Delhi 47 km review: A grimy crime drama of crime
Delhi 47 km is a good attempt at making a noir. Its moderate production values don’t hamper the audience’s experience.
Delhi 47 km
Cast: Rajneesh Dubey, Dolly Tomar, Mustakeem Khan, Shadab Khan
Director: Shadab Khan
Ironically for a film set 47 km away from Delhi, it interestingly bookends in Goa.
This grimy drama, filled with noir characters, revolves around Jigar (Shadab Khan) who stays in Delhi with his ailing father. His father owns a plot of land which is a prime property in the titular location. On the plot stands a wayside restaurant (dhaba) that is usurped by Ateek Bhai (Satim Lal Bal). Jigar is desperate to have this land released from Ateek and his family.
Taking advantage of the situation is Ateek’s son Sarjil (Sarjil Khan), who is a womaniser. He uses the place for his nefarious activities. Along with him are two good for nothings, Lala (Bhadhur Singh Dangi) and Vicky (Utkarsh Dubey). They are basically parasites. They also happen to be the caretakers of the plot.
Their friend Lalan is another shady character, who indulges in guns and drug trafficking. After his death, how the three friends Jigar, Lala and Vicky exploit Lalan’s wife Avni (Dolly Tomar), forms the crux of the tale.
Initially the plot seems rough and unpolished, introducing the various characters and their behavioural patterns. But once that settles, the earnest and realist tones crank up the style. So it’s clear that the film is driving home a point - that crime does exist so close to the capital.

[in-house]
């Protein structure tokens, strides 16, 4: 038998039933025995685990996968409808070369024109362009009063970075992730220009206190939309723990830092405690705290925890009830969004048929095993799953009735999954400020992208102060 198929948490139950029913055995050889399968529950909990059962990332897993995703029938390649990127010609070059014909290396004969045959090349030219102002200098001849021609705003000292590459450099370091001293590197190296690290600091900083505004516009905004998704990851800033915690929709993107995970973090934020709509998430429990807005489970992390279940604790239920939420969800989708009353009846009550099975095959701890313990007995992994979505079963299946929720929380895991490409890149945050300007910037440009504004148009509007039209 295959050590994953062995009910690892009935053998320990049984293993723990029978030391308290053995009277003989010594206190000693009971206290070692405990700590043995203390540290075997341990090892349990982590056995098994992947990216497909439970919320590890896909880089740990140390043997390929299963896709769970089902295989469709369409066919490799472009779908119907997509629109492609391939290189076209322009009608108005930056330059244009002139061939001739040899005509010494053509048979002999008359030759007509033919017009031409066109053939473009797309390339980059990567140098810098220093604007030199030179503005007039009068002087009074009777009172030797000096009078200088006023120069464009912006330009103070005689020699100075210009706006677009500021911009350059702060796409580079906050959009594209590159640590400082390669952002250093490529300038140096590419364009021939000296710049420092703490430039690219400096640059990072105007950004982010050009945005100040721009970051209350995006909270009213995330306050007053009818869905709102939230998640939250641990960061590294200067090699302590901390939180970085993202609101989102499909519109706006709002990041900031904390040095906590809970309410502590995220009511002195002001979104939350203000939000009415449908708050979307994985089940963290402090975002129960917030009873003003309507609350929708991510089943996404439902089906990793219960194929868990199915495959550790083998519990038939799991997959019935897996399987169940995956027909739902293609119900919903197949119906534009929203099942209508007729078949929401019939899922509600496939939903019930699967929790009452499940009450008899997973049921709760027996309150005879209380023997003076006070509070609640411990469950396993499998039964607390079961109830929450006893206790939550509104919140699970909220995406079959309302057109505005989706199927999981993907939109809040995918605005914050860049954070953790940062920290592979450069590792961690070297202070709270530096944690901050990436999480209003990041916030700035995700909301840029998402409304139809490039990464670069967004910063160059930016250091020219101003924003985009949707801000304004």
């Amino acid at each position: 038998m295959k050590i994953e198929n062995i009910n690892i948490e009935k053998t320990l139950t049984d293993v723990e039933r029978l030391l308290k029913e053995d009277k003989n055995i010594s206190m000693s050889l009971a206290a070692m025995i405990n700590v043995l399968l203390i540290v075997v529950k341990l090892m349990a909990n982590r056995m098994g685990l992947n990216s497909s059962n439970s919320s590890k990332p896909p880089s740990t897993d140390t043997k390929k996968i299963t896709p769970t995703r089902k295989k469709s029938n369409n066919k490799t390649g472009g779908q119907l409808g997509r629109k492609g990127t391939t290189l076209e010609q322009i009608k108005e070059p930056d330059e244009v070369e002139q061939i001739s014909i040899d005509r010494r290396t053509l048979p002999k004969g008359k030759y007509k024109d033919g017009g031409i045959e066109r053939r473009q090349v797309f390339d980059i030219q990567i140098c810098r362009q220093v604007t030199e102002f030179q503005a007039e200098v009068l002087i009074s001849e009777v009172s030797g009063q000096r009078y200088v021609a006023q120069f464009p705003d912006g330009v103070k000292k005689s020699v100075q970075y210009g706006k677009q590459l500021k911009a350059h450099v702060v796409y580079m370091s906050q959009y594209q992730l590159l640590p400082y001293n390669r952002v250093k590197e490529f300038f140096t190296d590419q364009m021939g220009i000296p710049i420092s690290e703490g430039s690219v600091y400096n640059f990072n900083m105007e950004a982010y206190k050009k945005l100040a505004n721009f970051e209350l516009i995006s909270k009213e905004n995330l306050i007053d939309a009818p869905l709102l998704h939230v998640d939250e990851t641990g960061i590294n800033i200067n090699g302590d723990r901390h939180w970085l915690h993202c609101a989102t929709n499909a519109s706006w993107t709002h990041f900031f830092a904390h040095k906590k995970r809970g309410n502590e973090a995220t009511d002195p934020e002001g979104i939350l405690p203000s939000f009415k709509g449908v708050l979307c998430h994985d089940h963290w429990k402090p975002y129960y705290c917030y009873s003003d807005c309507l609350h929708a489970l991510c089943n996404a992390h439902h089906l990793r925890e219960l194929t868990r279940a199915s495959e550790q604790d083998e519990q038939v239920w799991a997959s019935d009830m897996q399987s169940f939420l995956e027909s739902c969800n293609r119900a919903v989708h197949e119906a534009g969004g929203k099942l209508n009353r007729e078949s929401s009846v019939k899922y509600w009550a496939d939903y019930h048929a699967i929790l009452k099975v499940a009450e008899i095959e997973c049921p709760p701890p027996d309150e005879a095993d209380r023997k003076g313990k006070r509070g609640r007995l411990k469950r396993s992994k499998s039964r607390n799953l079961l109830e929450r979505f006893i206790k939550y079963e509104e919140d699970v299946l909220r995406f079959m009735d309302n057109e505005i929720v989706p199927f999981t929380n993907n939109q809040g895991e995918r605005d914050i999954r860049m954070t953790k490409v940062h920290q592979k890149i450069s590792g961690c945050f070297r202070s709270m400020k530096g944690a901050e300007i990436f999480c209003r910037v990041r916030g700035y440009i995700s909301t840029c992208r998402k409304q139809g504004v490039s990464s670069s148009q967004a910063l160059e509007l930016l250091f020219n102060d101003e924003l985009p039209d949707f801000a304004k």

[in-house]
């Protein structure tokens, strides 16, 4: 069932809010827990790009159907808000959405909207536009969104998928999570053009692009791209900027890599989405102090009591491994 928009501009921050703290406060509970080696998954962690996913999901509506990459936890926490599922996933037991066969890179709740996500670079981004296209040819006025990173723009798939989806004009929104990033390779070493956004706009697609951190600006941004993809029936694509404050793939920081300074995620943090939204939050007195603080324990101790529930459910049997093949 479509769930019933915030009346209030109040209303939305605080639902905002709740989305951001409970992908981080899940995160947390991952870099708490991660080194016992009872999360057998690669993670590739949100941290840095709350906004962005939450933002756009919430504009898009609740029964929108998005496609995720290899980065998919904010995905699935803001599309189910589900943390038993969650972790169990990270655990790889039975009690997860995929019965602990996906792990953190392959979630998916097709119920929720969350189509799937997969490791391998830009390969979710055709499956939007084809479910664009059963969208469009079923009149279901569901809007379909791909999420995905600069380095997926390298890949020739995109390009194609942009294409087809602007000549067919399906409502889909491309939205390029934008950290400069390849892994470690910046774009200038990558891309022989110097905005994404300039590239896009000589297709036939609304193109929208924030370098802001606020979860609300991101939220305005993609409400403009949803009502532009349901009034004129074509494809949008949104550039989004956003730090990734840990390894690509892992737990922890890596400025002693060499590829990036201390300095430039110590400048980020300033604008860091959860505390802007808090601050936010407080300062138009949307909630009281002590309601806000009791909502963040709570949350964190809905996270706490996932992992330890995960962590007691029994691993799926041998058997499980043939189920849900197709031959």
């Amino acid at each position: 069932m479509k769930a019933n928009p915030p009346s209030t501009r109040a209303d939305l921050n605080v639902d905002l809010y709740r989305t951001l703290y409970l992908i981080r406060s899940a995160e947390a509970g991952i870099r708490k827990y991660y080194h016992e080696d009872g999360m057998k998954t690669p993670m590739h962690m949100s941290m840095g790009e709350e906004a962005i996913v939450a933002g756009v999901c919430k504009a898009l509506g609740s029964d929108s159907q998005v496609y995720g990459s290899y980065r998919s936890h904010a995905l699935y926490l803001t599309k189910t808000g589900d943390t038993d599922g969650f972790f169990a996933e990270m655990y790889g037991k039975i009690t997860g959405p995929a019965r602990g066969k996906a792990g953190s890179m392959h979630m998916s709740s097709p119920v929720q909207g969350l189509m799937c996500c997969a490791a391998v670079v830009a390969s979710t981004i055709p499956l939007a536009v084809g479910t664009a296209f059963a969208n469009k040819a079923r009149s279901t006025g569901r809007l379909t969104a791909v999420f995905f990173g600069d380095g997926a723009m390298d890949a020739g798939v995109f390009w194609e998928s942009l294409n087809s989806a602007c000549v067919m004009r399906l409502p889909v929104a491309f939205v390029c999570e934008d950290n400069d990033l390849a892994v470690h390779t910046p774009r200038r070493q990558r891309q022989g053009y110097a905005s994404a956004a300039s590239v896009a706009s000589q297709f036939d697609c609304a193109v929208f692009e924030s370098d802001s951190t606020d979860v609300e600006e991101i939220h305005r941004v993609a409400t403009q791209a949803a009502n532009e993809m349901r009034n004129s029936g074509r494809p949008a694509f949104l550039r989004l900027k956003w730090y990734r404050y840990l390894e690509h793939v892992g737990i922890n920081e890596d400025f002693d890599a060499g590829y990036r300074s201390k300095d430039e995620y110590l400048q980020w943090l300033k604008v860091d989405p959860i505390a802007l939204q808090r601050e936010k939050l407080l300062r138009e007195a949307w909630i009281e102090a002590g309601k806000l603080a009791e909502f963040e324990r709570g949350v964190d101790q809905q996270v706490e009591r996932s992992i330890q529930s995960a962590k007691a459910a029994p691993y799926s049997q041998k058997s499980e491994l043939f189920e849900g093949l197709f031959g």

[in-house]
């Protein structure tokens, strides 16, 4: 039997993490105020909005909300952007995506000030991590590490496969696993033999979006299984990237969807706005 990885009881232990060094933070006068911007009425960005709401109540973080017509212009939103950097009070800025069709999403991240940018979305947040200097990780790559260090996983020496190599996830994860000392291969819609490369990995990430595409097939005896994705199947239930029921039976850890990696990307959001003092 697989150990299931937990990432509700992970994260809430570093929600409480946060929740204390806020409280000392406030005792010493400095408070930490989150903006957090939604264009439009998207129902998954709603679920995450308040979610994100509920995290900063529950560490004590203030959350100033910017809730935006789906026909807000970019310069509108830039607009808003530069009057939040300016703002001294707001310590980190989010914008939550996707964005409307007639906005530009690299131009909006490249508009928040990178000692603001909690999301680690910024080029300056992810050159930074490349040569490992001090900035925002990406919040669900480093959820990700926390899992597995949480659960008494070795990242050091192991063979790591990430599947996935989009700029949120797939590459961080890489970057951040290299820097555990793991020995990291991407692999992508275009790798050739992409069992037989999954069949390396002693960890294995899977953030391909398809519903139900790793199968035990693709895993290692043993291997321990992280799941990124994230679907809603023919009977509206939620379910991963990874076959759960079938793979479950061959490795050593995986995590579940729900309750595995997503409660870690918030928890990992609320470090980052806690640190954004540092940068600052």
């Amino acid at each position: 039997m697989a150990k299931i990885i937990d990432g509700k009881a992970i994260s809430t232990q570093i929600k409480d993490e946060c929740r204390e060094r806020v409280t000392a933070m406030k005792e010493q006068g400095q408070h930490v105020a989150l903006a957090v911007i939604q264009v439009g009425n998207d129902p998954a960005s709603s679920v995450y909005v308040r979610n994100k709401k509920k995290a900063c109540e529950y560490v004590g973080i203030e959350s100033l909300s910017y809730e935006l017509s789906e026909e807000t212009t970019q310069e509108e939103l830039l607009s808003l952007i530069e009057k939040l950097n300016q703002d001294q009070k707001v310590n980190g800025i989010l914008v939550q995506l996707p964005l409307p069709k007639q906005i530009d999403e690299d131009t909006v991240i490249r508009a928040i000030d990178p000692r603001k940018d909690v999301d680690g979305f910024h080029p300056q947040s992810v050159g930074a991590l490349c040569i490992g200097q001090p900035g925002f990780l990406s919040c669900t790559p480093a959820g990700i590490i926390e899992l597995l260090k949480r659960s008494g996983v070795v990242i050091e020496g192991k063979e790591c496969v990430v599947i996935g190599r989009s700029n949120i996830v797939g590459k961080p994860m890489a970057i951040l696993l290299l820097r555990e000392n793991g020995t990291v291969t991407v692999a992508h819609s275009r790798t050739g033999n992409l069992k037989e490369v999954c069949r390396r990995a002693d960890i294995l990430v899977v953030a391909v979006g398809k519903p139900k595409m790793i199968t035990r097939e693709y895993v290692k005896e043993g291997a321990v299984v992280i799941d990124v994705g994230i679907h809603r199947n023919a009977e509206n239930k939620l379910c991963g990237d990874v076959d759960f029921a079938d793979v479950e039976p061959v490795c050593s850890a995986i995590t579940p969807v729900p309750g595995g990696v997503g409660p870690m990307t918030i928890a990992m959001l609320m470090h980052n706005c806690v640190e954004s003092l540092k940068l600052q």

Despite the film being clearly dark with bits of melodramatic violence, the director astutely balances some goodness with a redemptive approach. The film had the potential of displaying raw nerves, but that’s cautiously handled. There are moments that touch your heart especially when Avni states how people she trusted betrayed her. Or when she gets battered at the end.
While the entire cast are natural and earnest in their performances, your heart goes out to Mustakeem Khan, the child actor who plays Lalan and Avni’s son, Mintu, simply because he is the only child in this dark, horrific tale. There are a few stray incidents where the action appears mildly theatrical and the fault here lies with the direction. While the screenplay is seamless, the writing especially the dialogues lacks the finesse.
The film shows that it is mounted with moderate production values. The production designs are appropriate and realistic. Except for a few dark frames, the locale is beautifully exploited by Ovais Khan’s lens. Yogesh Pandey and Vinay Patel’s editing is a bit sluggish.
The songs with sombre lyrics are melodiously rendered by Deepak Kumar and Warsi Brothers. Its picturisation flawlessly encapsulates the moments effectively, thereby giving a fresh lease of life to the otherwise dark narrative.
Overall, the film is well-executed, and portrayed in its own expansive landscape.
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First Published: Jul 20, 2018 22:03:41